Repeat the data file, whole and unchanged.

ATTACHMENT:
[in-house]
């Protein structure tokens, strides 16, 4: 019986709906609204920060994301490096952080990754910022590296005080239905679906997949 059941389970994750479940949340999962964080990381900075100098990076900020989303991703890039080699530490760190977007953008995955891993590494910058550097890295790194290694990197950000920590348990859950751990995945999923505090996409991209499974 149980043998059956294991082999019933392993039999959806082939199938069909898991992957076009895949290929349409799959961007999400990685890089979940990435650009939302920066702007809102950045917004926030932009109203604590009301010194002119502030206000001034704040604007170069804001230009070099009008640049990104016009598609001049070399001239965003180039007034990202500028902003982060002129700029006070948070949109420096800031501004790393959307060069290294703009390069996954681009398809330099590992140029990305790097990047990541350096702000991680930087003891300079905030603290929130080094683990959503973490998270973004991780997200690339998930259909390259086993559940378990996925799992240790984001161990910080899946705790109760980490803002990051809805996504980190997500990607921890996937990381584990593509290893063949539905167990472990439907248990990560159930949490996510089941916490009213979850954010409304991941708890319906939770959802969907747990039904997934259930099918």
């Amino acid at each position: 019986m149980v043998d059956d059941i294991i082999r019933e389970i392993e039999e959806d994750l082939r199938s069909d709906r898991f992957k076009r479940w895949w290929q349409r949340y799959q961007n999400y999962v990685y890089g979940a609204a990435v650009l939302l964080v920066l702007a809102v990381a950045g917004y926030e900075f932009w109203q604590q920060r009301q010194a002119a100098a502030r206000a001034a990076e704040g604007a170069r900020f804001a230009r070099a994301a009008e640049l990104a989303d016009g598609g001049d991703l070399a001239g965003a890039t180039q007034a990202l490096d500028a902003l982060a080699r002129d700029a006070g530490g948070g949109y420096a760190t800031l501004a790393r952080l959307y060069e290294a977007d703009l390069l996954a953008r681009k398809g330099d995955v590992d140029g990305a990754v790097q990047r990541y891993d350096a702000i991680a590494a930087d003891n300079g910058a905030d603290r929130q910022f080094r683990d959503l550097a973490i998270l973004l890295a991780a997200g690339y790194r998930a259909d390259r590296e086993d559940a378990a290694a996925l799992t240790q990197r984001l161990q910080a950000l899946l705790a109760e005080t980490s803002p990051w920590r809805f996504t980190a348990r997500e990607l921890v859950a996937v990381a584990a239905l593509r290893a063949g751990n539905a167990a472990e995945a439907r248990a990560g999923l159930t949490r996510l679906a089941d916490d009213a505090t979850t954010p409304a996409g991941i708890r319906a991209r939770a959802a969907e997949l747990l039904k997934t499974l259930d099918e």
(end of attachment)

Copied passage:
[in-house]
């Protein structure tokens, strides 16, 4: 019986709906609204920060994301490096952080990754910022590296005080239905679906997949 059941389970994750479940949340999962964080990381900075100098990076900020989303991703890039080699530490760190977007953008995955891993590494910058550097890295790194290694990197950000920590348990859950751990995945999923505090996409991209499974 149980043998059956294991082999019933392993039999959806082939199938069909898991992957076009895949290929349409799959961007999400990685890089979940990435650009939302920066702007809102950045917004926030932009109203604590009301010194002119502030206000001034704040604007170069804001230009070099009008640049990104016009598609001049070399001239965003180039007034990202500028902003982060002129700029006070948070949109420096800031501004790393959307060069290294703009390069996954681009398809330099590992140029990305790097990047990541350096702000991680930087003891300079905030603290929130080094683990959503973490998270973004991780997200690339998930259909390259086993559940378990996925799992240790984001161990910080899946705790109760980490803002990051809805996504980190997500990607921890996937990381584990593509290893063949539905167990472990439907248990990560159930949490996510089941916490009213979850954010409304991941708890319906939770959802969907747990039904997934259930099918």
């Amino acid at each position: 019986m149980v043998d059956d059941i294991i082999r019933e389970i392993e039999e959806d994750l082939r199938s069909d709906r898991f992957k076009r479940w895949w290929q349409r949340y799959q961007n999400y999962v990685y890089g979940a609204a990435v650009l939302l964080v920066l702007a809102v990381a950045g917004y926030e900075f932009w109203q604590q920060r009301q010194a002119a100098a502030r206000a001034a990076e704040g604007a170069r900020f804001a230009r070099a994301a009008e640049l990104a989303d016009g598609g001049d991703l070399a001239g965003a890039t180039q007034a990202l490096d500028a902003l982060a080699r002129d700029a006070g530490g948070g949109y420096a760190t800031l501004a790393r952080l959307y060069e290294a977007d703009l390069l996954a953008r681009k398809g330099d995955v590992d140029g990305a990754v790097q990047r990541y891993d350096a702000i991680a590494a930087d003891n300079g910058a905030d603290r929130q910022f080094r683990d959503l550097a973490i998270l973004l890295a991780a997200g690339y790194r998930a259909d390259r590296e086993d559940a378990a290694a996925l799992t240790q990197r984001l161990q910080a950000l899946l705790a109760e005080t980490s803002p990051w920590r809805f996504t980190a348990r997500e990607l921890v859950a996937v990381a584990a239905l593509r290893a063949g751990n539905a167990a472990e995945a439907r248990a990560g999923l159930t949490r996510l679906a089941d916490d009213a505090t979850t954010p409304a996409g991941i708890r319906a991209r939770a959802a969907e997949l747990l039904k997934t499974l259930d099918e």